Don’t be fooled. Orange wine is not from the Orange wine growing region of NSW. Orange wine is made by fermenting and aging the juice of white grapes with their skins in a large clay vessel called a “qvevri”. The skin-contact is what gives the wine its colour. So technically, it is probably more appropriate to call it a “style” of winemaking, as it got its name from the colour, not the citrus fruit.
White wine is made from white grapes after removing the skin and seeds, while red wine is made using a similar process, but with the skins remaining to give the wine its colour. You can make red wine with white wine grape juice and red grape skins. The skill of winemaking is as much in the chemistry as the grape quality.
To make an orange wine, white grapes are mashed and then put in a qvevri. The fermenting grapes are left alone for anywhere from four days to over a year with the skins and seeds still attached. To put this in perspective, most conventional red wines may only be subjected to skin maceration for two weeks, and for conventional white wines merely hours, if at all.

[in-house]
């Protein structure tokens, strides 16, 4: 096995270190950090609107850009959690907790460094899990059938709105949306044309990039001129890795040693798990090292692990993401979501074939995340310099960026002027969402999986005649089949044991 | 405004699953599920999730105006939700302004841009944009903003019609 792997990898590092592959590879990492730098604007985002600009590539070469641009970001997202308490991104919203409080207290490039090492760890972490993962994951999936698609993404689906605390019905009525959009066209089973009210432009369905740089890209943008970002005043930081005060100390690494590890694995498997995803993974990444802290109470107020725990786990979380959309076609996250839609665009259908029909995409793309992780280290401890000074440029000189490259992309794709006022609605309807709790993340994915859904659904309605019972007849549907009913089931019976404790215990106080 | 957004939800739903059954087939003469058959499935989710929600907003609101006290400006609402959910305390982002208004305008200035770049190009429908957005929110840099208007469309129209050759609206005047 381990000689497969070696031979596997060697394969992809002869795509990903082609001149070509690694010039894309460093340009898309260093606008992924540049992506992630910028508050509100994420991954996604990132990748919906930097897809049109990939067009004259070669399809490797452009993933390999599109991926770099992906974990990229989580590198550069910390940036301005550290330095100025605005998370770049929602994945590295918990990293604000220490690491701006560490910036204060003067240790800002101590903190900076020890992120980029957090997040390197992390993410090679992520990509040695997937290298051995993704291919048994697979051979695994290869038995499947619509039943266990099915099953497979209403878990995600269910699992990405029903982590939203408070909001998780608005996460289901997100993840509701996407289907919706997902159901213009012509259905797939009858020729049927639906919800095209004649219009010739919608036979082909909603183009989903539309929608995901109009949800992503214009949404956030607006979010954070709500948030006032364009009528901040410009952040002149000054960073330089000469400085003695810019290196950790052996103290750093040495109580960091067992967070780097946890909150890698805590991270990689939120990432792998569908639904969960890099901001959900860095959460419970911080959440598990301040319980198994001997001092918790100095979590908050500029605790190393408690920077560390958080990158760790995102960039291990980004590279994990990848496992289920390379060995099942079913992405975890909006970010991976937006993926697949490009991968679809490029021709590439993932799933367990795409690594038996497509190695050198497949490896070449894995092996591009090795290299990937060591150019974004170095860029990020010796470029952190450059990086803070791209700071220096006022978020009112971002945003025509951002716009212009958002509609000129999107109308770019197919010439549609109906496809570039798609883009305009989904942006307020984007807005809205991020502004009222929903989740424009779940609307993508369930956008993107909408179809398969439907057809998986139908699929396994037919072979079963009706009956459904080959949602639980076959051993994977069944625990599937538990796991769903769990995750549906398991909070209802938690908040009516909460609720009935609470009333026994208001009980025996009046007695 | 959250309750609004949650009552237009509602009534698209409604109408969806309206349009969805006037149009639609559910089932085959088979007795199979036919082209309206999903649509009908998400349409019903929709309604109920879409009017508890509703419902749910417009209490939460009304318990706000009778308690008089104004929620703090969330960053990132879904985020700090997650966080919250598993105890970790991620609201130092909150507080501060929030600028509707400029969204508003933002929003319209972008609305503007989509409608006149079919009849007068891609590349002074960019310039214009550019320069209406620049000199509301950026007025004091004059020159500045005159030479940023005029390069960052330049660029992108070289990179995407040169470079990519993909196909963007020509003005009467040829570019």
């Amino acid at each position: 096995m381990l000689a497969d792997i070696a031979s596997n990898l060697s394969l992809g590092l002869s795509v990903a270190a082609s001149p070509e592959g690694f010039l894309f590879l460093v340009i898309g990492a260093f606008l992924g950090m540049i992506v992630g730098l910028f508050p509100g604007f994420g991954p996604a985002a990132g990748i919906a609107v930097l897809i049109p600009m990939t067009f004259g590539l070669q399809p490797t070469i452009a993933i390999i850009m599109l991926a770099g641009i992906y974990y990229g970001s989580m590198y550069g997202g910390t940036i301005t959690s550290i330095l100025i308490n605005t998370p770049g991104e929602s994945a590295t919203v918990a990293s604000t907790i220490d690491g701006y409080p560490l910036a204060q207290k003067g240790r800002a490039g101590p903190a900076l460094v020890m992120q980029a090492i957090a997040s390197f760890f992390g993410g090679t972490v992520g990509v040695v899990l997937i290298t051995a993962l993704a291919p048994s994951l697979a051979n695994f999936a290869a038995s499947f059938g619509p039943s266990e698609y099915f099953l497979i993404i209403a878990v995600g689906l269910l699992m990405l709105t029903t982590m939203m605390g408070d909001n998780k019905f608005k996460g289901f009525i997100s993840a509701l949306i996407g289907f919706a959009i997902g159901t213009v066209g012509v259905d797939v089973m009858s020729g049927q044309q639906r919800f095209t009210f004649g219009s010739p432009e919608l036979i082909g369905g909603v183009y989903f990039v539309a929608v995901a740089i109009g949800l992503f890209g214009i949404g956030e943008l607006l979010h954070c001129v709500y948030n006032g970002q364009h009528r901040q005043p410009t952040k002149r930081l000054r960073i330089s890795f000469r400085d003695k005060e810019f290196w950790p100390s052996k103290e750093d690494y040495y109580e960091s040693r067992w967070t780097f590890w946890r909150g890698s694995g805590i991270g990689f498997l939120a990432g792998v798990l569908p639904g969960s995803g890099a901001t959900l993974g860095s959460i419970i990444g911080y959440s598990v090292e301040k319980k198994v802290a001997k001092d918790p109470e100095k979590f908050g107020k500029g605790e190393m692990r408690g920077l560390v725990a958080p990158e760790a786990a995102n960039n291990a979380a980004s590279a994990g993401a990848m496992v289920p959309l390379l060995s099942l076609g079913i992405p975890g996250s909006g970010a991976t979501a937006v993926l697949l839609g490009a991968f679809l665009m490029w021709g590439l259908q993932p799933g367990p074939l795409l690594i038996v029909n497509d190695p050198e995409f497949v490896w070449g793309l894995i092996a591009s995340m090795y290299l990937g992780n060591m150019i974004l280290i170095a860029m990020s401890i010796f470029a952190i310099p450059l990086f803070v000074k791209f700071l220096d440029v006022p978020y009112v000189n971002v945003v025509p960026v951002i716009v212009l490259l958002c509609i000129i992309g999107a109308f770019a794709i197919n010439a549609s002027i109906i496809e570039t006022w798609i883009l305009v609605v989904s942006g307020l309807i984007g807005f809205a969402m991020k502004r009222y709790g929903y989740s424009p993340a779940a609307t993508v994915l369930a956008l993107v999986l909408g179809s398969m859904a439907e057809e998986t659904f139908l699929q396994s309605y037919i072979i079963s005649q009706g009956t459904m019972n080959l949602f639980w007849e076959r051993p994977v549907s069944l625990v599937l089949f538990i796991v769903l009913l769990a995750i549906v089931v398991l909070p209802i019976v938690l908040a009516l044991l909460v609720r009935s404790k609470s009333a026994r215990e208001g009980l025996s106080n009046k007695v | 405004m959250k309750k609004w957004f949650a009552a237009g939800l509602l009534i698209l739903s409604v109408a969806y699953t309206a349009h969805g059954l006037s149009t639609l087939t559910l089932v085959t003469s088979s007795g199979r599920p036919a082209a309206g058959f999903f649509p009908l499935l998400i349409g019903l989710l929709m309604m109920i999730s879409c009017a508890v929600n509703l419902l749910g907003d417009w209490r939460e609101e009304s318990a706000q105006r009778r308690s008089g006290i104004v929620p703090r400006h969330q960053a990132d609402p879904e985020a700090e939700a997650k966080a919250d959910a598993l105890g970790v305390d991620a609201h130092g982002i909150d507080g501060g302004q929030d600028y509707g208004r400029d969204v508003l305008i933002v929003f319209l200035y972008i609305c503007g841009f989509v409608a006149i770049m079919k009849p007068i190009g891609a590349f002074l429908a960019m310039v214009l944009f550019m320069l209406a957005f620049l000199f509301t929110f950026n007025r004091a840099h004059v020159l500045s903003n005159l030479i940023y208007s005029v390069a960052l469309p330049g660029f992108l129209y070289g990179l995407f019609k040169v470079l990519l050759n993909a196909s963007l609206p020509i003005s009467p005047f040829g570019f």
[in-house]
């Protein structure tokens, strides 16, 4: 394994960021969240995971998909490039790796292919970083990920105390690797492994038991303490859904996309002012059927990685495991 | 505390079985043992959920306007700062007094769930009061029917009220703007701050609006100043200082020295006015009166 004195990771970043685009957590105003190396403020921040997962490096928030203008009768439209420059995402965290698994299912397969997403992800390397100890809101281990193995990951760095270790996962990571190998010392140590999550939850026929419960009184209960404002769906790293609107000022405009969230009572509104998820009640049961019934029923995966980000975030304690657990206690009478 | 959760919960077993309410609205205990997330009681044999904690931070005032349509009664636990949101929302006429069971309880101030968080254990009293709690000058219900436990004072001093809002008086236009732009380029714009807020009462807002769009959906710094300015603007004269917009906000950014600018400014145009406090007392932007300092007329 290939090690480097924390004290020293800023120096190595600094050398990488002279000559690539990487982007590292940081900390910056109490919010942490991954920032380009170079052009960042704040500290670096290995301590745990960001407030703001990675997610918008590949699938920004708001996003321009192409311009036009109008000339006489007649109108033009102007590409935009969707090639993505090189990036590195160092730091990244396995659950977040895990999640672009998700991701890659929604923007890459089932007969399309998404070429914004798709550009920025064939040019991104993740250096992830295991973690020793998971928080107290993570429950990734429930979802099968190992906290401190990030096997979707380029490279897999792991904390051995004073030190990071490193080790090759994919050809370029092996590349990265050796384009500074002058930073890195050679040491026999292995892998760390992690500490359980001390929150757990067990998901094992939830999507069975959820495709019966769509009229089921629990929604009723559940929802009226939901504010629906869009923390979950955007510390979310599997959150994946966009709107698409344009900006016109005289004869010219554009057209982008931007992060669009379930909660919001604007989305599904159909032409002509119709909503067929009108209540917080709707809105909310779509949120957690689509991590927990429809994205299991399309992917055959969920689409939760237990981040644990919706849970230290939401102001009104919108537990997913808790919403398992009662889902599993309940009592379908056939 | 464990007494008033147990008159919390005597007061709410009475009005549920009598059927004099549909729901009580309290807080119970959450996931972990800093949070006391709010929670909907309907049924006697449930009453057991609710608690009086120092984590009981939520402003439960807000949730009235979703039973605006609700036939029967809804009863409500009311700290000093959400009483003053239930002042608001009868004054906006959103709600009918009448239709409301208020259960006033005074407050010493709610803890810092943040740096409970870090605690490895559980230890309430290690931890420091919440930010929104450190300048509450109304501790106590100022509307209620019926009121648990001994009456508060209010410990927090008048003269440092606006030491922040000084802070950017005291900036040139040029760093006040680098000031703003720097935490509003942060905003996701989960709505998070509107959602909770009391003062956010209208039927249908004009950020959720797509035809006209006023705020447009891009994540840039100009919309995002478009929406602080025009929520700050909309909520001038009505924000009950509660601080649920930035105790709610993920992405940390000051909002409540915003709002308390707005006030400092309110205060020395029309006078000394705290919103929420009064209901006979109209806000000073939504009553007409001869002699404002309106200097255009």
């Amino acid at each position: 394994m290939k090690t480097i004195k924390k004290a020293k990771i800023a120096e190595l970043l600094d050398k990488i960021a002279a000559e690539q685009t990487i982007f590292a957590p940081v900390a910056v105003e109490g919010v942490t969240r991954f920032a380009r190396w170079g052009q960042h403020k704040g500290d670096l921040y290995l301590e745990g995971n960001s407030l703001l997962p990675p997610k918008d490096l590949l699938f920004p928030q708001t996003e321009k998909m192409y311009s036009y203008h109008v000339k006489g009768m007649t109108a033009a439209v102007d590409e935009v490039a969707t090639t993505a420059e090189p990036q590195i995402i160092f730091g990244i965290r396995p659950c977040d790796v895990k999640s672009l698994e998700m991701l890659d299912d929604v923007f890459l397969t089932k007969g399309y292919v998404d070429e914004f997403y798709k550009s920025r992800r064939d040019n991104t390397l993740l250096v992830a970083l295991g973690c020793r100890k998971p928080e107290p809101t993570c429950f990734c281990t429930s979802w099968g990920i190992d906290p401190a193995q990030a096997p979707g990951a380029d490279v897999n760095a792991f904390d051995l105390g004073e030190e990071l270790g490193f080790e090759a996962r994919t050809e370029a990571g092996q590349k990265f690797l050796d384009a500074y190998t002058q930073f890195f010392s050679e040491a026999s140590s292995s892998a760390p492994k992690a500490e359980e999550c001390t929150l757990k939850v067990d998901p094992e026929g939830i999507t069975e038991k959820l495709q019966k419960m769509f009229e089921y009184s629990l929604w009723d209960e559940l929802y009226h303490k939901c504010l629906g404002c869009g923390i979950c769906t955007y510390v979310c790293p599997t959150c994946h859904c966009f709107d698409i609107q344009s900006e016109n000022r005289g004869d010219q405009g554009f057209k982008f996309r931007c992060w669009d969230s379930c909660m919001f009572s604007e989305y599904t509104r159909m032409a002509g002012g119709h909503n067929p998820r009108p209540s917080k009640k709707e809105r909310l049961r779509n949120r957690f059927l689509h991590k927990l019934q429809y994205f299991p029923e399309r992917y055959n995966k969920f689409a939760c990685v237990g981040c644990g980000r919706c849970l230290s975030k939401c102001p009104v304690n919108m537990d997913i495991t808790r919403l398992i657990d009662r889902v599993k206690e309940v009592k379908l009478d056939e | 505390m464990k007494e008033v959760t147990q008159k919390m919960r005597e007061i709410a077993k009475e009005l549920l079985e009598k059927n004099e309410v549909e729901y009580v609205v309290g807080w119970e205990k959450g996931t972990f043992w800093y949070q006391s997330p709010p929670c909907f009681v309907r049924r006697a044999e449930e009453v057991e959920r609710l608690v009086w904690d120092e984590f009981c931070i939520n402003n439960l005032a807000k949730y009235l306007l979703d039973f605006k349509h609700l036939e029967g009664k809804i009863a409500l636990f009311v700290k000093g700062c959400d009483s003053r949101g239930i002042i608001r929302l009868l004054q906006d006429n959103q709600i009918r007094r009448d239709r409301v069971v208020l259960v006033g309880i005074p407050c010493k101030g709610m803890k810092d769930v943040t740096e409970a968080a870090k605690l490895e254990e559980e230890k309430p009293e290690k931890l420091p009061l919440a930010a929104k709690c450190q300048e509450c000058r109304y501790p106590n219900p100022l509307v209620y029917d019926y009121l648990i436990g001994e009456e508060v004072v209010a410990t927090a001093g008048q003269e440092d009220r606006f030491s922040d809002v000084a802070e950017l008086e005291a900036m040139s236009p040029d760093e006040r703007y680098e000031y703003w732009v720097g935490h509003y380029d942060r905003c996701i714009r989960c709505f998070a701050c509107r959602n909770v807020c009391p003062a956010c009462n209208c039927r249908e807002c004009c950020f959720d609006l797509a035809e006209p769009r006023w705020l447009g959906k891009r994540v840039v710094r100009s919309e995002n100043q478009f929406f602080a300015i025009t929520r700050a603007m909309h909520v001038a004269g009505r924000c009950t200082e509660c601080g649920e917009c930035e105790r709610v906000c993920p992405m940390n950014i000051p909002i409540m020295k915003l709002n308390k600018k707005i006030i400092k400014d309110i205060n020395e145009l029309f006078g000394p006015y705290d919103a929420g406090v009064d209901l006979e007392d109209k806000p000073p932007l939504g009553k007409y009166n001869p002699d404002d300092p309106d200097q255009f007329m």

Orange winemaking is a very natural process that uses little to no additives, sometimes not even yeast. Because of this process, orange wine tastes very different to regular white wines. It has a sour taste and nuttiness from oxidation.
On the palate, orange wine is dry and has tannin like a red wine, but with a sourness similar to fruit beer. Often the wine is so intense you might want to make sure you’re sitting down when you taste your first glass.
This wine style has divided some experts in the wine industry, with some refusing to even sip a sample. Some Australian winemakers have started producing versions of orange wine using sauvignon blanc, chenin blanc and Riesling grapes. Check at your local bottle shop to see what varieties are available.